Youngsters need a strong start to finish ahead
There’s a growing recognition today that early education should be a national priority. As a parent and grandparent, I’d say it’s about time.
The president first made the call for a national pre-K initiative in his State of the Union address last year. Since then, several proposals have been introduced in Congress, with countless parents, think-tanks and advocacy groups joining in a wave of support.
Despite such enthusiasm, however, the vision of pre-Kindergarten for all remains just that — a vision.
Today, only 69 percent of 4-year-old American children are enrolled in early childhood education programs. That troubling statistic places the United States at the bottom (26th) in terms of access to pre-K among our advanced country peers (Organization for Economic Cooperation and Development). In an increasingly competitive global economy, that means many American children start behind their international peers.
We can do better and we must. That’s why I recently introduced the EARLY Act (Expanded Access to Real Learning for our Young Act) to give all children a fair shot by expanding access to early education. Specifically, this legislation would make pre-K freely available to all families who earn a combined income of up to 400 percent of the federal poverty line. If you’re a family of four in San Diego that makes less than $94,000 per year, then your four-year old would be eligible.
Unlike nearly every other proposal, my plan purposefully includes our middle-class families. My basic view is that if you’re struggling to make ends meet, or live in an expensive city like San Diego, then you probably cannot afford a high-quality pre-K program with an average cost of around $11,000. Unfortunately, many of the existing plans today fail to recognize that reality.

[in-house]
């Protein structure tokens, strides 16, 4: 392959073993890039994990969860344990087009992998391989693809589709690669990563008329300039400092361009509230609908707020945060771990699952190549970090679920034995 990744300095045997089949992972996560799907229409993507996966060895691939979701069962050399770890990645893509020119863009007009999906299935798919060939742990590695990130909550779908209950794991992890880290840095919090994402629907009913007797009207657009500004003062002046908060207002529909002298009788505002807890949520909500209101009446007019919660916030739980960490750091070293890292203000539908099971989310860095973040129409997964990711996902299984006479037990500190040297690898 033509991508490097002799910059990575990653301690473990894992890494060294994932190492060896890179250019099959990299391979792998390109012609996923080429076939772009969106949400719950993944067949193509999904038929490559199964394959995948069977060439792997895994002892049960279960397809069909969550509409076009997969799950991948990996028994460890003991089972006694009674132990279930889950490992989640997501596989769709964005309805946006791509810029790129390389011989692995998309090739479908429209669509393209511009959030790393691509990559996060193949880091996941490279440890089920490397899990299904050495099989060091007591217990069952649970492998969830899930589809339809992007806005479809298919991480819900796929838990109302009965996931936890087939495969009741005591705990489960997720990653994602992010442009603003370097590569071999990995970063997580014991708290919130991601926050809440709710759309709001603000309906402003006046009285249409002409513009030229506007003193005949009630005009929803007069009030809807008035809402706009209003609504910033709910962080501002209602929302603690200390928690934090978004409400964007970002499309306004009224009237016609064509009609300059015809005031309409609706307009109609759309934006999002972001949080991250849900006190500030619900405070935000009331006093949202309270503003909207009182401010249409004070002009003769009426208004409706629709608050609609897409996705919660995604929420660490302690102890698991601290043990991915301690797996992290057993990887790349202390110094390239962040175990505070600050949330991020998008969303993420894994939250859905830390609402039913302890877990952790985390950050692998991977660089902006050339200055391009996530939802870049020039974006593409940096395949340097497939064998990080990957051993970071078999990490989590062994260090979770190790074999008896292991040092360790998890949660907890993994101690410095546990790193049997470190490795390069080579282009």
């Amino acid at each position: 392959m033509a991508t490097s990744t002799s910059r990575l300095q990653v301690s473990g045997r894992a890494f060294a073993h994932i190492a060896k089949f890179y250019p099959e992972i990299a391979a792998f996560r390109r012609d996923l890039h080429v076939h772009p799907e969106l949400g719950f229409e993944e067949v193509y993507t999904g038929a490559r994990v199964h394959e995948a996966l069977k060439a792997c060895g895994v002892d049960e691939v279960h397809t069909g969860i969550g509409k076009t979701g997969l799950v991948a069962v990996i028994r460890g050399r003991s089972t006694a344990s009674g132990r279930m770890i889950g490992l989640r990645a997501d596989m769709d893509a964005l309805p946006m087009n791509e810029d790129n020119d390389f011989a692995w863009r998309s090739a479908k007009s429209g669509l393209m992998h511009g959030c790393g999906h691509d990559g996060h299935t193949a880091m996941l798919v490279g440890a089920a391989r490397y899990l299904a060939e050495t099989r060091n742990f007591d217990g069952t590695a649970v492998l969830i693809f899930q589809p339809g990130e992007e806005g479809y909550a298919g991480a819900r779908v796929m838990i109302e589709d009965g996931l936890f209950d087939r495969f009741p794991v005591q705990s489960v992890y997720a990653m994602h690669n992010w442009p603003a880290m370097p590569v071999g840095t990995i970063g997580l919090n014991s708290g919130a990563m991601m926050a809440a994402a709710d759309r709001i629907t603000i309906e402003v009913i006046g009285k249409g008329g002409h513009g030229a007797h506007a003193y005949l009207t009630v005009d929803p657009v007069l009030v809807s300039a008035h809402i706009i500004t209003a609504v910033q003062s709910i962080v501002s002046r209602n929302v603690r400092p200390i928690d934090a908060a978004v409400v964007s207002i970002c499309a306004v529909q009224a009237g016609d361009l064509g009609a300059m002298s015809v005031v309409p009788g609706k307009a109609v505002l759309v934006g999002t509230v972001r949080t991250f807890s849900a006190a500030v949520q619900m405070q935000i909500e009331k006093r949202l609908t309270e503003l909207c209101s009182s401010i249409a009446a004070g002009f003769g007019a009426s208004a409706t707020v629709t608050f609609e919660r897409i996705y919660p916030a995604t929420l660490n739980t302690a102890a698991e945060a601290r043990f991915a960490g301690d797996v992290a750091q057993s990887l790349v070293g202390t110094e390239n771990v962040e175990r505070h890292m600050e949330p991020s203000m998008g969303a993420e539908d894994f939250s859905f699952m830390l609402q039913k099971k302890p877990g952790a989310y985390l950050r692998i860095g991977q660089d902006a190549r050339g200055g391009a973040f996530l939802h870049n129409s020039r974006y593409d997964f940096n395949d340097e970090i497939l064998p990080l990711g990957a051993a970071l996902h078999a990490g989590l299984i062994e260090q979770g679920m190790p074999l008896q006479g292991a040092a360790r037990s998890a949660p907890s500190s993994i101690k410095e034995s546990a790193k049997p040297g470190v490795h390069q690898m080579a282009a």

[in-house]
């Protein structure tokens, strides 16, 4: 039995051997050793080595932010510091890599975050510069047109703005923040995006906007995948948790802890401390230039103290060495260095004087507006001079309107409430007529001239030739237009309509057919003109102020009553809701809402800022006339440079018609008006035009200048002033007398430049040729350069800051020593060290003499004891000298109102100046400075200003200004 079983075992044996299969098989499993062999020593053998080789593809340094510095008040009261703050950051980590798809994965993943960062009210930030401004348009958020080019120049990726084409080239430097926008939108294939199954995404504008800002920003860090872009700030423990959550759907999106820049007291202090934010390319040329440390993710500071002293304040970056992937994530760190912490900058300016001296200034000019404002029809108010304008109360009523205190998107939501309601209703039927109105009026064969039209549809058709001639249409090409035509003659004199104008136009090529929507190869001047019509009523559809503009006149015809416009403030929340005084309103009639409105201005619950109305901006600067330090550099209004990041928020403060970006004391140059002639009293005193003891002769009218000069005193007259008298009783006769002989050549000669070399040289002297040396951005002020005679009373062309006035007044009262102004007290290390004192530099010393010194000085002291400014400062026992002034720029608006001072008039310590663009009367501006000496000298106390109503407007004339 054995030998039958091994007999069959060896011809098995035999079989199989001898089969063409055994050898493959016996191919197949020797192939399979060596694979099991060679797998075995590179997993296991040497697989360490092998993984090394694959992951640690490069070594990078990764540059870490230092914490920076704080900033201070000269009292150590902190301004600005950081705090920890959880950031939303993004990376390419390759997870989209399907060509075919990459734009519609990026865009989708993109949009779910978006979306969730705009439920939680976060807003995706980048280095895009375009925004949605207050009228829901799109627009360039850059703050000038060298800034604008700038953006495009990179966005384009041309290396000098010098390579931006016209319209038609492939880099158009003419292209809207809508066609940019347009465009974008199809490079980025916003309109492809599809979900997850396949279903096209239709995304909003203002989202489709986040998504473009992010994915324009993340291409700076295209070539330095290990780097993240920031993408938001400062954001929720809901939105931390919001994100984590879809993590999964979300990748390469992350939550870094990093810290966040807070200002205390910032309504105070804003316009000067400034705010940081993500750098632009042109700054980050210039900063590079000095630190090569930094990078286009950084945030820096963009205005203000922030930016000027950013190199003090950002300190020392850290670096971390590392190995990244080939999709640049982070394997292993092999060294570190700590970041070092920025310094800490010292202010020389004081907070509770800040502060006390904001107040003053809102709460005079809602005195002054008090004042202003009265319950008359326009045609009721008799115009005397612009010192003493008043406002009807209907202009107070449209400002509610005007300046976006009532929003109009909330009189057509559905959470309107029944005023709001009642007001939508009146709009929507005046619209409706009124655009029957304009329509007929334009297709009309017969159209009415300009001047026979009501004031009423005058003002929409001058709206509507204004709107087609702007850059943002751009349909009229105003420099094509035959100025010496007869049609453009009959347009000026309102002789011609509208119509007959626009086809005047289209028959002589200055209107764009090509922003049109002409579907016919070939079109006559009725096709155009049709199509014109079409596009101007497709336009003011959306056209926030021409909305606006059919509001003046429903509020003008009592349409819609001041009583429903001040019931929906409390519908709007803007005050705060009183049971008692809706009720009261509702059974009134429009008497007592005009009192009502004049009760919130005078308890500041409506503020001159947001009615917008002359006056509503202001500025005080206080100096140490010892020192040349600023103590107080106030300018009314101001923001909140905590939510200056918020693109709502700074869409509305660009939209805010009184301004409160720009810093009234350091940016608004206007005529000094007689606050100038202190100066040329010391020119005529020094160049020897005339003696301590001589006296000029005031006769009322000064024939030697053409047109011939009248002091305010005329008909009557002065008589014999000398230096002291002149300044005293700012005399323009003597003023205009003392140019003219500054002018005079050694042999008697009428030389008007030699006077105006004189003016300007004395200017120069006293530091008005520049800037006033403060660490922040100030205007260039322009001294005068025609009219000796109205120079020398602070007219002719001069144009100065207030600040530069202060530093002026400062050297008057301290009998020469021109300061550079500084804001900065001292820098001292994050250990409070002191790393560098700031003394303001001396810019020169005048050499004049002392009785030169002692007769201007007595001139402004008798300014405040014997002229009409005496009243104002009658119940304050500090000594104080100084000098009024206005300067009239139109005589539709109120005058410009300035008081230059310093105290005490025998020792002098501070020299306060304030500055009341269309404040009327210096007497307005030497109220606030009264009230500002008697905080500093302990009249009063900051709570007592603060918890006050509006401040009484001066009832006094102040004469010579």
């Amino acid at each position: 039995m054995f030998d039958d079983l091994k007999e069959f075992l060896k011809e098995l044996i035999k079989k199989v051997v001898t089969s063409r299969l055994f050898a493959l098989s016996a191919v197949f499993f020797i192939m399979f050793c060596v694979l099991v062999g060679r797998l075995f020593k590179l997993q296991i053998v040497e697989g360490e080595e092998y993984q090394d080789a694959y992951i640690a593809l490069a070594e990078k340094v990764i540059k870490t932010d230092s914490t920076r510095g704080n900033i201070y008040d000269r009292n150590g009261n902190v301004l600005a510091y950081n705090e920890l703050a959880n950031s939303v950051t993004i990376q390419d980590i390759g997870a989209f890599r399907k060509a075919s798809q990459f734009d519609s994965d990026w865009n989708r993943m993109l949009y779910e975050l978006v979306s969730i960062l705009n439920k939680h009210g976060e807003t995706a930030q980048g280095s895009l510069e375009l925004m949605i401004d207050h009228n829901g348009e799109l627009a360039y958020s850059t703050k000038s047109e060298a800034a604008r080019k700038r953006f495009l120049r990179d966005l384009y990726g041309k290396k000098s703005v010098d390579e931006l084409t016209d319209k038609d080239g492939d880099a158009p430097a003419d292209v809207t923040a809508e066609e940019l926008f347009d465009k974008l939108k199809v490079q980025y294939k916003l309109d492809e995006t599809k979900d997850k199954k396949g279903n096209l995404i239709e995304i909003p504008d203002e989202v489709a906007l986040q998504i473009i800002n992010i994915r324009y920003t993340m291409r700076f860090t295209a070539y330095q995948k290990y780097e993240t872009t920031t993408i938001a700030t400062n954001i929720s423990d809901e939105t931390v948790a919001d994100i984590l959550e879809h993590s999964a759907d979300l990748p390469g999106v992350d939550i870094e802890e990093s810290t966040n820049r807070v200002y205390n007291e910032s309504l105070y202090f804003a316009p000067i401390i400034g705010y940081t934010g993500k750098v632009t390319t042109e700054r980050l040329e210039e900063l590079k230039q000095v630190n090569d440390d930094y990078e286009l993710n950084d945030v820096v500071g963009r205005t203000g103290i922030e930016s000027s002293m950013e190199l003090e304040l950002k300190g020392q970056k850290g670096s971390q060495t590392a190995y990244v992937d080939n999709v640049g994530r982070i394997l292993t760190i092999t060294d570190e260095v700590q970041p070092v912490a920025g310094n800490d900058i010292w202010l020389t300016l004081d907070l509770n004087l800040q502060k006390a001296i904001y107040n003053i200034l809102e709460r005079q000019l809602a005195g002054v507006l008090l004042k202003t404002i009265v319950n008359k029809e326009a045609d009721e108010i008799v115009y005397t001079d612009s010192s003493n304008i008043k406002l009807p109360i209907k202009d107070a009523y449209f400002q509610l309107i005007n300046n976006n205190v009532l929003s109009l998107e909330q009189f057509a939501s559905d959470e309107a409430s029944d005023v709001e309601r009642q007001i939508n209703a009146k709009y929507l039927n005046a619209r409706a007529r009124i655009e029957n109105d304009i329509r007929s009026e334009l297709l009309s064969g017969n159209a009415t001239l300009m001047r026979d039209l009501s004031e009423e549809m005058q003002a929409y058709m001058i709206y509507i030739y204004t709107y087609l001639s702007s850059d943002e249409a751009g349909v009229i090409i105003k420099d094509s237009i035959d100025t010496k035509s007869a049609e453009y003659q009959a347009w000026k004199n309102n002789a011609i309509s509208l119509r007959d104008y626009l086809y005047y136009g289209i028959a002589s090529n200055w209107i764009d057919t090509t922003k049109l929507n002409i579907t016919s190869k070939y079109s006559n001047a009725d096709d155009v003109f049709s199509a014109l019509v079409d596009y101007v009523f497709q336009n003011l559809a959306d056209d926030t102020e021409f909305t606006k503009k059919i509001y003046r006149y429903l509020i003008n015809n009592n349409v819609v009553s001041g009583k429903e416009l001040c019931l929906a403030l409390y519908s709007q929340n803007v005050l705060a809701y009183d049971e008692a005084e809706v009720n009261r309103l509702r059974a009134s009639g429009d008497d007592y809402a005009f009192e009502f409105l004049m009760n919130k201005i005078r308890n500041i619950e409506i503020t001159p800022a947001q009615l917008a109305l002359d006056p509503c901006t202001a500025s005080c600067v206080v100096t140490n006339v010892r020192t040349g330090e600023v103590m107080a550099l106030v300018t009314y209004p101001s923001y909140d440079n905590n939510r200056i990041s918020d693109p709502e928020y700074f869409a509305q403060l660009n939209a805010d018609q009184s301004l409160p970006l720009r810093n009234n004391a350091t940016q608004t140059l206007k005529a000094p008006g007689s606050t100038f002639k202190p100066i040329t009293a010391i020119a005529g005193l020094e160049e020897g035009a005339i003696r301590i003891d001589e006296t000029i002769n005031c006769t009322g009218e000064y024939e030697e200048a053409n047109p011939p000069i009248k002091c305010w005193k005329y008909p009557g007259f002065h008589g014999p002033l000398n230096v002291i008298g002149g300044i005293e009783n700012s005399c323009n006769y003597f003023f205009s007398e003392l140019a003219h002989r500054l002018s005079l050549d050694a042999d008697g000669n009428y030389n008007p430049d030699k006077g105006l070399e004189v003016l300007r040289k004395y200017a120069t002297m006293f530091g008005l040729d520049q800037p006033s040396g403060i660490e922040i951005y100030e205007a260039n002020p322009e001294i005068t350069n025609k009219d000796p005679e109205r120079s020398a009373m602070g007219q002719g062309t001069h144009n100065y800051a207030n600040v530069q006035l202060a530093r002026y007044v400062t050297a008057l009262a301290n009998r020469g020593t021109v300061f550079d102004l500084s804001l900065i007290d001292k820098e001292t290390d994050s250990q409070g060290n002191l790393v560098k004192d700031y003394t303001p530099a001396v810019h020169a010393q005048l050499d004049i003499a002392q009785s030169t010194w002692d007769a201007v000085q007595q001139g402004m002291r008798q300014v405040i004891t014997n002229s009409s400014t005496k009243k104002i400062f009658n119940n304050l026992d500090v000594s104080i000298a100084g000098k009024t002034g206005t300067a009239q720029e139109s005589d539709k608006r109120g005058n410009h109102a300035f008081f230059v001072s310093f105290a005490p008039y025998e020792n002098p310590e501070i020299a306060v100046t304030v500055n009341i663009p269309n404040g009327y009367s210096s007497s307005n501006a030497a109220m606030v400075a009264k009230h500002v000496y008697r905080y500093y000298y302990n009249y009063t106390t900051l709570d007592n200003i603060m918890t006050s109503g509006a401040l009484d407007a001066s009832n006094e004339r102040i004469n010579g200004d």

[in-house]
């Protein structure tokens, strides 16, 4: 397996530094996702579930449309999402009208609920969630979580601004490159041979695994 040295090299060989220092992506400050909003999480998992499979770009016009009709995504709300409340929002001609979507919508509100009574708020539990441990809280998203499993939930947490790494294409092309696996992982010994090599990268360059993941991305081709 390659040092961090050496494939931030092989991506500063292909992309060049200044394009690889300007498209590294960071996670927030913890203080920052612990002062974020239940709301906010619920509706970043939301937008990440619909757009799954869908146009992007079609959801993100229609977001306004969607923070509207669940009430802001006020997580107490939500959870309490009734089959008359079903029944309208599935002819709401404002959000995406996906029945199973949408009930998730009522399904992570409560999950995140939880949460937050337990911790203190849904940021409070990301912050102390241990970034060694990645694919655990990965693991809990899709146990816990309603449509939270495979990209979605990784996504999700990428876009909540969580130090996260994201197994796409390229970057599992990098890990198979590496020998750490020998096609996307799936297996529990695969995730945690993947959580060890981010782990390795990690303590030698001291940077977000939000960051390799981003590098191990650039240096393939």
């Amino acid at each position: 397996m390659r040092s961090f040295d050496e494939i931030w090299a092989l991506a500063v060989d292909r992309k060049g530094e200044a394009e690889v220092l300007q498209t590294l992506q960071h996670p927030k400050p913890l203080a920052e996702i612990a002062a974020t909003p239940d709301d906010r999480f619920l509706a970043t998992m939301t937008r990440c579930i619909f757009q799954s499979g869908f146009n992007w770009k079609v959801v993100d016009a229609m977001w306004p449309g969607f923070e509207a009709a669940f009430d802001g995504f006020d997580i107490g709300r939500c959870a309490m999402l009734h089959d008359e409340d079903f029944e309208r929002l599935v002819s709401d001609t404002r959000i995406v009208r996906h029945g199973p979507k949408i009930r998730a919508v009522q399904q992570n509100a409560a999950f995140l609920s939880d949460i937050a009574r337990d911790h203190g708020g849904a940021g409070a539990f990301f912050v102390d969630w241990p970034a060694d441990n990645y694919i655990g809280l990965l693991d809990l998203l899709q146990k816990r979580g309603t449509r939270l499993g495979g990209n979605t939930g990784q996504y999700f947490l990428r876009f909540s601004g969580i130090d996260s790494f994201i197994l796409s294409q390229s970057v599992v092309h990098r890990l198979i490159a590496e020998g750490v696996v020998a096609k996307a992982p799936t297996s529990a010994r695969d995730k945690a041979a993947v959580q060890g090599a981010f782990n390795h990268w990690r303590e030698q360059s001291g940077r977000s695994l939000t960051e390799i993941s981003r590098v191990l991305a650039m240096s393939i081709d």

To ensure quality, states that opt in under my plan would also agree to meet key standards. That means reasonable classroom sizes of no more than 20 students, teacher-to-student ratios no greater than 10 to 1 (teacher plus teacher aide), and a basic level of parental engagement. These standards clearly make sense: every child needs time and support to reach their full potential.
And let’s not forget about the pre-K teachers. They also should be paid fairly, at a salary level comparable to other elementary teachers and one that properly reflects their importance.
From success stories across our country, at both the state and local levels, we’ve learned that these benchmarks lead to higher-quality instruction. My plan would guarantee that such best practices are spread, while still leaving plenty of room for innovation. It’s important to remember that we don’t want a one-size-fits-all approach — just a smart and tested template for success.
So, what’s the catch? The truth is this isn’t just some lofty moral or educational imperative. The argument for universal prekindergarten is, without question, good science and economics.
Kids who receive high-quality pre-K are more likely to achieve success in both life and school. The research shows they’re more likely to graduate high school, earn higher pay, and live more productive lives. Starting strong, in other words, means you’re more likely to finish ahead.
What about the costs? From an economic perspective, it’s hard to find a better investment. By some estimates, every dollar spent on quality pre-K returns roughly $7 in increased productivity and public savings. Even a banker might blush at a 7-to-1 return on investment!
Finally, let’s not forget that early education is also a national security issue. When I speak to high-ranking military officials, they often speak to me about the importance of quality pre-K. That’s why the military offers an excellent early education program. They understand that kids who start behind, often stay behind — a serious issue that leaves too many unqualified to serve.
Every American child deserves access to a high-quality pre-K program, as a matter of both equal opportunity and fairness. It’s what really matters, and can truly improve the lives of our kids. So enough is enough. Let’s work together to make early education for all become just that — for all.
This editorial originally appeared in U-T San Diego.